The United National Security Council (UNSC) called for an end to the violence that followed Wednesday’s security crackdown on protests in support of ousted president Mohammed Morsi.
“The view of council members is that it is important to end violence in Egypt and that the parties exercise maximum restraint,” Argentine UN Ambassador Maria Cristina Perceval, the current UNSC president, said on behalf of the 15-member council. “There was a common desire on the need to stop violence and to advance national reconciliation.”
The council met on Thursday at 21:30 GMT for an emergency meeting to discuss the situation in Egypt, where UN Deputy Secretary-General Jan Eliasson briefed members on the recent clashes behind closed doors.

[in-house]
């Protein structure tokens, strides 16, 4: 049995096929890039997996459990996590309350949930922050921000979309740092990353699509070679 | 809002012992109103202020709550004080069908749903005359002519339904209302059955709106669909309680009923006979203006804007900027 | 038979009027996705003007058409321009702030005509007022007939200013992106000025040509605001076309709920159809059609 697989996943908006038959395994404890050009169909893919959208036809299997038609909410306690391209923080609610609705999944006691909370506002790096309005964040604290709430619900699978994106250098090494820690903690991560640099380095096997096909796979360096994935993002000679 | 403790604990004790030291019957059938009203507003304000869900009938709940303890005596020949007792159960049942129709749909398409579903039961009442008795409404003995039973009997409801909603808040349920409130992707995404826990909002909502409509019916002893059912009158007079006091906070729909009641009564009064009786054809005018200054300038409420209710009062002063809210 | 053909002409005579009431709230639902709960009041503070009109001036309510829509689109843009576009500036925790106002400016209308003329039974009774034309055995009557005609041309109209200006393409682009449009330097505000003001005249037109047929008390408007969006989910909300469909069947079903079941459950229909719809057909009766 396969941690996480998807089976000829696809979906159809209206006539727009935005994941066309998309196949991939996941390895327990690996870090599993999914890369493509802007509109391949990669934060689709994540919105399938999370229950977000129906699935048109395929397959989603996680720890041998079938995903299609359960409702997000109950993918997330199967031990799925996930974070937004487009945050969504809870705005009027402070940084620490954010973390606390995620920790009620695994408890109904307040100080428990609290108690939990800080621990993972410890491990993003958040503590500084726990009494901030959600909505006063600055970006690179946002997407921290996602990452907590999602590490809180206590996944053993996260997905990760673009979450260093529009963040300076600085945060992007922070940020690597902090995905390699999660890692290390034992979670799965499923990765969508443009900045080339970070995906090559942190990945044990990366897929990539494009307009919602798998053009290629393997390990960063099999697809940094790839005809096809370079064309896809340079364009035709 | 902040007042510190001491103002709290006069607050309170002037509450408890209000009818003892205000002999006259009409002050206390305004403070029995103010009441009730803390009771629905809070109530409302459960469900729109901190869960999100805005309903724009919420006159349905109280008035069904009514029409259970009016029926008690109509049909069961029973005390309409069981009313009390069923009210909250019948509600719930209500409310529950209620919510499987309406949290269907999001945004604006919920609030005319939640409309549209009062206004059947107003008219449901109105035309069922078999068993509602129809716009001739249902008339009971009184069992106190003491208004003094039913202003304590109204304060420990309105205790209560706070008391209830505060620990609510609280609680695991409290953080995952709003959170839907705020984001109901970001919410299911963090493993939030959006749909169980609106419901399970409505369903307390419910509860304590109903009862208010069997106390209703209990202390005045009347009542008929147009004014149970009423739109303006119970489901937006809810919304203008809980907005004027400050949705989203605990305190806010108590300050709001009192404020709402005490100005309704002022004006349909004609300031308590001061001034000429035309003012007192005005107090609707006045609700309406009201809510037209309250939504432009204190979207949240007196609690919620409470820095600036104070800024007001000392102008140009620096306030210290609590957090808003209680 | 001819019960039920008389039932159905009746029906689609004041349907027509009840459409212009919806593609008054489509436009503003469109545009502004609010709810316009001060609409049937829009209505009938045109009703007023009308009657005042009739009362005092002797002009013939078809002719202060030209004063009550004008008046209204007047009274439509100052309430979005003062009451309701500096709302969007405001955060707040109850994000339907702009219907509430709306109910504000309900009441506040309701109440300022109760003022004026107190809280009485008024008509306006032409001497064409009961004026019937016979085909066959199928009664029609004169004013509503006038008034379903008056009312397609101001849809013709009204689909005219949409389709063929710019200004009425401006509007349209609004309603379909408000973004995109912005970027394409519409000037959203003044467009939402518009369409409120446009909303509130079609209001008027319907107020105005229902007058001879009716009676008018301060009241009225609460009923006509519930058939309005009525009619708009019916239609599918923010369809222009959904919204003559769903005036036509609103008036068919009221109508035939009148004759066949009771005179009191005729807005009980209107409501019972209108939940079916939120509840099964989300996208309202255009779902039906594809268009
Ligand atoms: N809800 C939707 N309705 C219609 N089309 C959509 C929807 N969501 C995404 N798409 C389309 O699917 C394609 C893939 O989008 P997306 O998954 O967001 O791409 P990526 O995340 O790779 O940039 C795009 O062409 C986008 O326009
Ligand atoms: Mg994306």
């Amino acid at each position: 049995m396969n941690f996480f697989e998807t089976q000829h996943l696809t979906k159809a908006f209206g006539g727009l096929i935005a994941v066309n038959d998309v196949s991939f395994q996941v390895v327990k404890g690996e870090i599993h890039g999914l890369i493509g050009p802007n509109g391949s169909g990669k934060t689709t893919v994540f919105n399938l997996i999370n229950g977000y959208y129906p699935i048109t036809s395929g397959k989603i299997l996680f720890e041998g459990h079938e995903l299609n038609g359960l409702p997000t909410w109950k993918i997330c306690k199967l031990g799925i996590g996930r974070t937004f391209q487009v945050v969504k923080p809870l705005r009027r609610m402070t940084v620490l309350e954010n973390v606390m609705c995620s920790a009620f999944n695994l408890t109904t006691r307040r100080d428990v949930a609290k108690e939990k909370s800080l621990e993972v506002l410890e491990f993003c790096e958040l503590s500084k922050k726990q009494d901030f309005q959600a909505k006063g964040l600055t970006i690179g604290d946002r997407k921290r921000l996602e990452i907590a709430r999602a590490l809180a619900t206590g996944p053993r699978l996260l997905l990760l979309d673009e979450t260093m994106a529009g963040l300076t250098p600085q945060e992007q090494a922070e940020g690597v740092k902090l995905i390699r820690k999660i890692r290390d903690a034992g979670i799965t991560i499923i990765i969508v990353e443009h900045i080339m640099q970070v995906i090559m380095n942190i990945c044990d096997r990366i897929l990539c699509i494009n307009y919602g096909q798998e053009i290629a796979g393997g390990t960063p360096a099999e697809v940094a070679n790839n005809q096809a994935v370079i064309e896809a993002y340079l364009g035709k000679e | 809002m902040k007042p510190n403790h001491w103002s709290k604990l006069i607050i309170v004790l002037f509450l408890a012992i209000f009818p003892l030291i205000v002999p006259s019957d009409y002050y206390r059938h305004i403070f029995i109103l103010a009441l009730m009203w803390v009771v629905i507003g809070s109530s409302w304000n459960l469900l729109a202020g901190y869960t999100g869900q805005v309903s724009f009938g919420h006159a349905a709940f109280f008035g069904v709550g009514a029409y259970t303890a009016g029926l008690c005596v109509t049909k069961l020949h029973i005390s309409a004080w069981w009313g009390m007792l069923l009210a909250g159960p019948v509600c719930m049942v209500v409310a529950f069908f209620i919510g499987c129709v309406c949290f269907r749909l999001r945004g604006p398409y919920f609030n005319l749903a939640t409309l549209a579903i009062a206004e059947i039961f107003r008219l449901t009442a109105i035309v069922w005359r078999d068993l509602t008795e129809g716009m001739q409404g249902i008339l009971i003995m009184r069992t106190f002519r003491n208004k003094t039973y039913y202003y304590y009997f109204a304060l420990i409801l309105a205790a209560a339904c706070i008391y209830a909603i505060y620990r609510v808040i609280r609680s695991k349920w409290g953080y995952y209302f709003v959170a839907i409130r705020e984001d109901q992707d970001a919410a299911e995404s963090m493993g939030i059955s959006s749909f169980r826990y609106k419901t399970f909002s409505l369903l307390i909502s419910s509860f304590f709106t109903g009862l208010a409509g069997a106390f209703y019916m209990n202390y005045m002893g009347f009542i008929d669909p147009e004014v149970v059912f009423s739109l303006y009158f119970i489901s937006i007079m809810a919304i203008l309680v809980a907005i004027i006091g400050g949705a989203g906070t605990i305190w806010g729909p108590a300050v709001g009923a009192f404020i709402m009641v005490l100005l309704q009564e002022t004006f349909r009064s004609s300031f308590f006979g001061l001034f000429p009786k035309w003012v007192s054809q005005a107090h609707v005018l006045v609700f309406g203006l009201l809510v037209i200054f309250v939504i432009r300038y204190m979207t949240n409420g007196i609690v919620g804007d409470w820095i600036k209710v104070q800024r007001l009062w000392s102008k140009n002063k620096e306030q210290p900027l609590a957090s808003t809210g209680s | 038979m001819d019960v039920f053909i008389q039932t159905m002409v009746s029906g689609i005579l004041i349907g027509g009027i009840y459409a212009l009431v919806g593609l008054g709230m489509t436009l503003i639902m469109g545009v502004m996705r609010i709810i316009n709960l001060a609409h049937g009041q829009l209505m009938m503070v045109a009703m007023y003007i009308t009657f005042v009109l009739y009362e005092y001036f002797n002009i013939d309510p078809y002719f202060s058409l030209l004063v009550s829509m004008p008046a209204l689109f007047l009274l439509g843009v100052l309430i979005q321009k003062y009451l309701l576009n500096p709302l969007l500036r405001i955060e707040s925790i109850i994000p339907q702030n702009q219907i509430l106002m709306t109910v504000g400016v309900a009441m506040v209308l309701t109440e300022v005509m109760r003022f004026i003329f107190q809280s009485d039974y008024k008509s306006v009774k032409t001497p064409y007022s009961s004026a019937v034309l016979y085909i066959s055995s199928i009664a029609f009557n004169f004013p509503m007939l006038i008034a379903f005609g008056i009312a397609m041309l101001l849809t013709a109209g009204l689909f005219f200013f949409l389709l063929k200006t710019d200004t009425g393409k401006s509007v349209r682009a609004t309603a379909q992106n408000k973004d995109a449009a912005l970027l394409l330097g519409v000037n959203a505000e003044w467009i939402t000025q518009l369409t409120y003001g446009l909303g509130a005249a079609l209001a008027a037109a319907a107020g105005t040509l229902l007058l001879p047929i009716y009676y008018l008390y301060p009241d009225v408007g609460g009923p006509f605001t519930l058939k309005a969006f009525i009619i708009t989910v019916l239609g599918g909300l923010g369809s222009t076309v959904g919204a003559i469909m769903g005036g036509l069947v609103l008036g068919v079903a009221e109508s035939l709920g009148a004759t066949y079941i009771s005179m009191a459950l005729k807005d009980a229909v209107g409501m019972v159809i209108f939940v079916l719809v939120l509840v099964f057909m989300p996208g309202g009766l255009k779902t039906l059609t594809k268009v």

The meeting was jointly requested by France, Britain and Australia, and comes a day after police dispersed the pro-Morsi Rabaa Al-Adaweya and Al-Nahda sit-ins, leaving over 500 dead and thousands injured.
It is unlikely that the Security Council will take any action in the future, with Russia and China traditionally opposing foreign involvement in a country’s domestic affairs. Outside of the Security Council, countries have already taken steps in response to the violence in Egypt.
U.S. President Barack Obama announced on Thursday that the U.S. would cancel its biannual joint military exercises with Egypt, scheduled for next month, saying that they cannot continue to cooperate with the armed forces in light of its crackdown on protesters.
The foreign ministries of Great Britain, Frances, Spain and Germany summoned, while Ecuador recalled, the Egyptian ambassadors in their countries following Wednesday’s clashes.